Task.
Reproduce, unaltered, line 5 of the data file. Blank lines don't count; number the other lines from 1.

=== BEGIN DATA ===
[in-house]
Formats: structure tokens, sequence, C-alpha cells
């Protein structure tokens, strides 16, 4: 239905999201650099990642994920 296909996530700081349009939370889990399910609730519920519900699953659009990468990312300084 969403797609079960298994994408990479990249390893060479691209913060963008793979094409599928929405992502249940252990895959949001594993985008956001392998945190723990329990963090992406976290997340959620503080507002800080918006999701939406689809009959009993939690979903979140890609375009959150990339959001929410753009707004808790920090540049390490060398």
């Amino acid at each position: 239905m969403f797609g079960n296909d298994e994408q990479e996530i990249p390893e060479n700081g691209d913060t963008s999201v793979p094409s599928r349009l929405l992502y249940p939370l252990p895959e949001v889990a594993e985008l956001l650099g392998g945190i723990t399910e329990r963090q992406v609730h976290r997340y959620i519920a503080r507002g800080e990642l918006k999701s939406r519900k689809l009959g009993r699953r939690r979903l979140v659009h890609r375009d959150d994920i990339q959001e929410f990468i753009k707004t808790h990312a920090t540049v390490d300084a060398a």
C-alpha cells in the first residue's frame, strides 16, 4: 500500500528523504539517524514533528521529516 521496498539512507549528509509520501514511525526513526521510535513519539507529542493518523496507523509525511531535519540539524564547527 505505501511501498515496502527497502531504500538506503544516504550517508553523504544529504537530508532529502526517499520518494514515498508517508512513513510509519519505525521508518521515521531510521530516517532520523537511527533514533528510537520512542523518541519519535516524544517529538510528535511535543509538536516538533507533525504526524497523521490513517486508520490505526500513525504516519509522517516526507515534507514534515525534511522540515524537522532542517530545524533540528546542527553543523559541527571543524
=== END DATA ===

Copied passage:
C-alpha cells in the first residue's frame, strides 16, 4: 500500500528523504539517524514533528521529516 521496498539512507549528509509520501514511525526513526521510535513519539507529542493518523496507523509525511531535519540539524564547527 505505501511501498515496502527497502531504500538506503544516504550517508553523504544529504537530508532529502526517499520518494514515498508517508512513513510509519519505525521508518521515521531510521530516517532520523537511527533514533528510537520512542523518541519519535516524544517529538510528535511535543509538536516538533507533525504526524497523521490513517486508520490505526500513525504516519509522517516526507515534507514534515525534511522540515524537522532542517530545524533540528546542527553543523559541527571543524